Fossil fuel-based power plants are increasingly considering the use of carbon capture technologies as a way to reduce emissions. The biggest challenge to the wide-spread adoption of such technology is its energy cost, which of course equates to economic cost. Present-day power plants equipped with carbon capture systems can use up to 30% of the electricity they generate just to power the capture, release, and storage of carbon dioxide.
As a result, there is strong motivation to find ways to create value from the captured carbon dioxide – for example by incorporating it into end products that can be sold. The challenge in this is that converting carbon dioxide into various specialized chemicals is not easy. Carbon dioxide is not very reactive, and it typically requires metal catalysts and expensive high-energy processes.
Researchers at MIT have recently developed a new type of battery that continuously converts carbon dioxide into a solid mineral carbonate as it discharges. The idea is to make carbon-dioxide-loaded electrolytes – one of the three essential parts of a battery – where captured gas can then be used during the discharge of the battery to provide a power output.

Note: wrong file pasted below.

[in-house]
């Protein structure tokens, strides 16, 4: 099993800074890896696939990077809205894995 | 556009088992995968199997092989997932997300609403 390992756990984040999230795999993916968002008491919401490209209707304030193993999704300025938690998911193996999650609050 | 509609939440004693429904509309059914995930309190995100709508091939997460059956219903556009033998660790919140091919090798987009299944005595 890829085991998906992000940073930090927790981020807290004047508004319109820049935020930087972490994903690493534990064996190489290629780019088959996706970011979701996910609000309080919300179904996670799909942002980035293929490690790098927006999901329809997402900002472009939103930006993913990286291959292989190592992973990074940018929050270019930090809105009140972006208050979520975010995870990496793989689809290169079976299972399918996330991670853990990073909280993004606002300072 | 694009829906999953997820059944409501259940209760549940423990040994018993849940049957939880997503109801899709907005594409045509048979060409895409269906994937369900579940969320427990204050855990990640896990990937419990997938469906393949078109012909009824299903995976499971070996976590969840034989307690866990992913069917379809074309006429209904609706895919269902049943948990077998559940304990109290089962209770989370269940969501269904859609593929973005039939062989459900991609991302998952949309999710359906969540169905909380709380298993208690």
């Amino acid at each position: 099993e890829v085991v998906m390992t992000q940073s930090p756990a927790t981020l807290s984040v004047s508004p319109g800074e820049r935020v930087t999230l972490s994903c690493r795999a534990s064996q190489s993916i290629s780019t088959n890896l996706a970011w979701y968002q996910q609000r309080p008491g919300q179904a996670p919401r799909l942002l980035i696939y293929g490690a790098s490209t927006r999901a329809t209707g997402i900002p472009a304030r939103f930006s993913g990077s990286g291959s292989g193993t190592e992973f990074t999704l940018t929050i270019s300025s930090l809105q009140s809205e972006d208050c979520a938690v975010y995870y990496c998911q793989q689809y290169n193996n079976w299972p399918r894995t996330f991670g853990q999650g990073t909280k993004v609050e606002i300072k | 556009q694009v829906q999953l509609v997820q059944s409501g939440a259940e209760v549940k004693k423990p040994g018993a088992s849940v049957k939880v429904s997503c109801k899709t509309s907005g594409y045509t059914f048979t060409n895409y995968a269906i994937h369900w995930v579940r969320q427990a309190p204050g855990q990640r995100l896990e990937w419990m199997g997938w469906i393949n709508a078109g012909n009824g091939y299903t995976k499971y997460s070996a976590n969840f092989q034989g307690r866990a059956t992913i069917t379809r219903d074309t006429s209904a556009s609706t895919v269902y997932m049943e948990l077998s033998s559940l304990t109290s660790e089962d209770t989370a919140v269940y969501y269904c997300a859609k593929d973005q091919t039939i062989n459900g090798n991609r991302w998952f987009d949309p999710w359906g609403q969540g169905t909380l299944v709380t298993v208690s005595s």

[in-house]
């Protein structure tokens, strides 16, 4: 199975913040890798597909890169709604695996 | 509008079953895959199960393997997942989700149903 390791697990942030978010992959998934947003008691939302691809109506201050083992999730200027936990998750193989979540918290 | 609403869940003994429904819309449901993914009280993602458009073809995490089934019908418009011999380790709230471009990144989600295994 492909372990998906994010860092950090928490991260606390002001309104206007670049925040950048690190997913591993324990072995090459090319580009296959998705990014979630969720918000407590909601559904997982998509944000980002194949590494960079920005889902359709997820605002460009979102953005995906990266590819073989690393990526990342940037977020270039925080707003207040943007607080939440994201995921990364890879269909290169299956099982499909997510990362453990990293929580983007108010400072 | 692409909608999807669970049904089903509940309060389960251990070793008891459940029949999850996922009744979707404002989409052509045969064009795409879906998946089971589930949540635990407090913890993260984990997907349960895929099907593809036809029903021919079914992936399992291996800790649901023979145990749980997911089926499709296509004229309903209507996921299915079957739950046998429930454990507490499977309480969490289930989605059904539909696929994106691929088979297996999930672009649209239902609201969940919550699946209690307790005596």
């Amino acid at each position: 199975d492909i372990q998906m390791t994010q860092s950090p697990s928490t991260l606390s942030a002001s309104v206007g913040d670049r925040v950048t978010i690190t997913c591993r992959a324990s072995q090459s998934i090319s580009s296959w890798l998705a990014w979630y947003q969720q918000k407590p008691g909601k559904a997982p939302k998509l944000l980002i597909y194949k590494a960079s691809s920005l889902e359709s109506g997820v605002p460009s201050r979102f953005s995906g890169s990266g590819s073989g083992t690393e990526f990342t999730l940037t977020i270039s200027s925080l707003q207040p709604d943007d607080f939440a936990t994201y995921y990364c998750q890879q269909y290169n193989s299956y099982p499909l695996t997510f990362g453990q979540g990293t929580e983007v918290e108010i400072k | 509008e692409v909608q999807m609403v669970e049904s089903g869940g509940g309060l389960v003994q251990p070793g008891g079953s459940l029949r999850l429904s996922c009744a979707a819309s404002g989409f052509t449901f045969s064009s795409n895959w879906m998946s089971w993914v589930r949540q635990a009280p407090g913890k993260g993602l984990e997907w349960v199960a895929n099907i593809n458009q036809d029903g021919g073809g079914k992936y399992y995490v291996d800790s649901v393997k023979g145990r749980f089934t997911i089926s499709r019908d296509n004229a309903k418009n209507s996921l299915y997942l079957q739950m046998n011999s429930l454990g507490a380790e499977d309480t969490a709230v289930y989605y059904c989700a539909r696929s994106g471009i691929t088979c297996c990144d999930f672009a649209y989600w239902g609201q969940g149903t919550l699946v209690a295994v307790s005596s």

Most existing approaches to carbon capture and storage are based on using chemical absorption to trap CO2 emissions, but then releasing it back to the gas phase for long-term storage or doing further chemical processing to produce useful substances.
The MIT research is an approach that could potentially be used right in a power plant waste stream to make material for batteries. They have demonstrated a lithium-carbon dioxide battery with performance competitive with state-of-the-art lithium-gas batteries.
Finding ways to make carbon capture at power plants economically viable is an important goal.
Photo courtesy of MIT.